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The highest temperature ever recorded in the Arctic has now been confirmed by the United Nations (UN).
A Siberian town broke Arctic records when it measured a temperature of 100.4°F (38°C) last year.
The World Meteorological Organization (WMO), a specialised agency that is part of the UN, has now officially recognised the temperature as a record high for the region, something it said sounded ‘alarm bells’ for climate change.
WMO has recognized temperature of 38°C (100.4°F) in Verkhoyansk (Russia) on 20.6.2020 as new #Arctic record— World Meteorological Organization (@WMO) December 14, 2021
It occurred during a prolonged heatwave, which drove massive fires and sea ice loss and contributed to 2020 being one of 3 warmest years on recordhttps://t.co/usGa3FsTQW pic.twitter.com/QYvEG1yj36
The temperature was recorded at a meteorological observing station in the town of Verkhoyansk on 20 June 2020, during an ‘exceptional and prolonged’ summer heatwave in Arctic Siberia.
Professor Petteri Taalas, the WMO’s secretary-general, said: “This new Arctic record is one of a series of observations reported to the WMO Archive of Weather and Climate Extremes that sound the alarm bells about our changing climate. In 2020, there was also a new temperature record (18.3°C) for the Antarctic continent."
Taalas added: “WMO investigators are currently seeking to verify temperature readings of 54.4°C recorded in both 2020 and 2021 in the world’s hottest place, Death Valley in California, and to validate a new reported European temperature record of 48.8°C in the Italian island of Sicily this summer.
"The WMO Archive of Weather and Climate Extremes has never had so many ongoing simultaneous investigations.”
The WMO warned how the Arctic is among the ‘fastest warming regions in the world’, saying it is now heating more than twice the global average.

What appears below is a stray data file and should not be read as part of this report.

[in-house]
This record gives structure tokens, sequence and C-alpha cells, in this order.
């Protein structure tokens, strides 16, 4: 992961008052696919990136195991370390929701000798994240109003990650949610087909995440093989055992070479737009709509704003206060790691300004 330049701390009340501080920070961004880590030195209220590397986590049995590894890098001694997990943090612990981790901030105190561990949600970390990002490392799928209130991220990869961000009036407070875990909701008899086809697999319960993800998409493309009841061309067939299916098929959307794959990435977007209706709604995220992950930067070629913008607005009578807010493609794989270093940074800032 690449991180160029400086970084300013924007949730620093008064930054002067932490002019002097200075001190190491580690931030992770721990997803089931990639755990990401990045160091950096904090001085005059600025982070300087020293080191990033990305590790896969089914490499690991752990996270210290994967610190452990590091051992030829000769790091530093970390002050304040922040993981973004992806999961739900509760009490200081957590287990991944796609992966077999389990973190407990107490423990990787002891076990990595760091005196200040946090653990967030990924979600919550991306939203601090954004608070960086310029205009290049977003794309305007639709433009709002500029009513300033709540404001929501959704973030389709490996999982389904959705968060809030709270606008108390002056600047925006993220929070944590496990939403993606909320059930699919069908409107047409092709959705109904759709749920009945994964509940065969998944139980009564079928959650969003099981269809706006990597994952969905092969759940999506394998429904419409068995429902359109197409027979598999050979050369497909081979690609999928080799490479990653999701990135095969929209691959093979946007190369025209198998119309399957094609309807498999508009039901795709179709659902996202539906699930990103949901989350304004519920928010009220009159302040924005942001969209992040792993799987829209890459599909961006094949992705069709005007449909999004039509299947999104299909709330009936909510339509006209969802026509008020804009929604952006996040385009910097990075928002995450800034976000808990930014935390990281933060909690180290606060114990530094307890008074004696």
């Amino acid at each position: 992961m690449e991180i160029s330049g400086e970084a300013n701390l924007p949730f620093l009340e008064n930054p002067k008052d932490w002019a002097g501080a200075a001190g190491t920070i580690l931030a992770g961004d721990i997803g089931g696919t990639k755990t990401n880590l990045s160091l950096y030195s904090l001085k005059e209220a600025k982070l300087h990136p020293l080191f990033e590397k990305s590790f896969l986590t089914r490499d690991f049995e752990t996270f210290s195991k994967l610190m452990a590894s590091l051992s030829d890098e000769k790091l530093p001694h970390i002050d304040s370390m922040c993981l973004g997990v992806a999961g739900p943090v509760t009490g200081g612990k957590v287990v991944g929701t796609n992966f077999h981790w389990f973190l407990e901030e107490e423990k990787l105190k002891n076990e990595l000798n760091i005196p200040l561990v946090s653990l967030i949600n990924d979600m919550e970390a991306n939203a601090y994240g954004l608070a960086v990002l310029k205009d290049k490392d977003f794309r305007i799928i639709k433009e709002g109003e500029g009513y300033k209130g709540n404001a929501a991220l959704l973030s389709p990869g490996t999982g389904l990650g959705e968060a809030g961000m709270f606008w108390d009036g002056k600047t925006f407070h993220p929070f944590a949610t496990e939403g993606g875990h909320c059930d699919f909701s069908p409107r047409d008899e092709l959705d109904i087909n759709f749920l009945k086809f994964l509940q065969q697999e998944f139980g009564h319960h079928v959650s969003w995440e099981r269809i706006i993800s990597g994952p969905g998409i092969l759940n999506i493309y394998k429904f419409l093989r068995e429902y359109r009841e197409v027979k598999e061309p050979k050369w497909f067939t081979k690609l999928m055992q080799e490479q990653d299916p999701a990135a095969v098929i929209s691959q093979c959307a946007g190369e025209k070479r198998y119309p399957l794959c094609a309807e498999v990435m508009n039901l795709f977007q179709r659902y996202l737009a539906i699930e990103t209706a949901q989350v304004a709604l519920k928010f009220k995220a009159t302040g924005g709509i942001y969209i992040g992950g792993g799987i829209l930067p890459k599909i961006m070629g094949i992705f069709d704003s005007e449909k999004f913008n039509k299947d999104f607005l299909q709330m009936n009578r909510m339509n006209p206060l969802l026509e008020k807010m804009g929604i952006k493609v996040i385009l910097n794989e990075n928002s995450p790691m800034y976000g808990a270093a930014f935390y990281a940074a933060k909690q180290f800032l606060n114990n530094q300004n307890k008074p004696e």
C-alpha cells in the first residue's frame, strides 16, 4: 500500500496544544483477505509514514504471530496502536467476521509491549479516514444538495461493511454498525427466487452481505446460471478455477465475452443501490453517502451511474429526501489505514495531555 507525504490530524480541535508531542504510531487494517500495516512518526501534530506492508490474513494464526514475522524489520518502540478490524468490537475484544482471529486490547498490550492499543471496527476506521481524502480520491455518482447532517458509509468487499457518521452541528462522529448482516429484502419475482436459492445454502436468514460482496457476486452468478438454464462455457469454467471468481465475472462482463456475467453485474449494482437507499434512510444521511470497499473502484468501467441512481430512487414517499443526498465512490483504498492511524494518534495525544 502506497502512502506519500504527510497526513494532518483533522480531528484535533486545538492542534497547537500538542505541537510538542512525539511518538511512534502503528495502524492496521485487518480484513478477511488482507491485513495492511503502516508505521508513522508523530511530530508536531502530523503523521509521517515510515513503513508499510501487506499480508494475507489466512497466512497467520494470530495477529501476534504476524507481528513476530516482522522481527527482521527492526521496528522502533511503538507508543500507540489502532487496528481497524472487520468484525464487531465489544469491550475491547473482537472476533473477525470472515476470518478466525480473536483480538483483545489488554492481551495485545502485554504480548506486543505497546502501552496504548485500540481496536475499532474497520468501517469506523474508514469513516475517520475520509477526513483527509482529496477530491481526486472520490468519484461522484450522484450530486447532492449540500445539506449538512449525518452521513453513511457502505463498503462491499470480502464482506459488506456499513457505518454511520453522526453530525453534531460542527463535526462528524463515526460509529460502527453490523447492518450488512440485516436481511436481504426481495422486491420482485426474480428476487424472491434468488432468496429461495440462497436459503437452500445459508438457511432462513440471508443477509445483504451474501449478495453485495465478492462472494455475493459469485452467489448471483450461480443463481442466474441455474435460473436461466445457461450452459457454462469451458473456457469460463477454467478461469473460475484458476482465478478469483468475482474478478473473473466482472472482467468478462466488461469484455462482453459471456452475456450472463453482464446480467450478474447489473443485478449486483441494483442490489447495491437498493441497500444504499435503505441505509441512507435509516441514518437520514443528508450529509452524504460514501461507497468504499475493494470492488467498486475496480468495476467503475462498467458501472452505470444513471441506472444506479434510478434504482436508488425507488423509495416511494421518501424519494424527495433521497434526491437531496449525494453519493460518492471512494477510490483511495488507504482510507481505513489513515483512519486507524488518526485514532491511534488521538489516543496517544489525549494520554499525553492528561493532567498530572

The organisation said average temperatures over Arctic Siberia reached as high as 10°C above normal for ‘much of summer last year’, in turn fuelling ‘devastating fires, driving massive sea ice loss and playing a major role in 2020 being one of the three warmest years on record’.
The ongoing climate change has prompted a WMO panel of experts to add a new climate category - ‘highest recorded temperature at or north of 66.5⁰, the Arctic Circle’ - to its international Archive of Weather and Climate Extremes, which includes the world’s highest and lowest temperatures, rainfall, heaviest hailstone, longest dry period, maximum gust of wind, longest lightning flash and weather-related mortalities.
Professor Randall Cerveny, Rapporteur of Climate and Weather Extremes for WMO, said: “Fundamentally, this investigation highlights the increasing temperatures occurring for a climatically important region of the world.
"Through continued monitoring and assessment of temperature extremes, we can remain knowledgeable about the changes occurring in this critical region of the world, the polar Arctic.
“It highlights the need for sustaining long-term observations which provide us benchmarks of the state of the climate system.”
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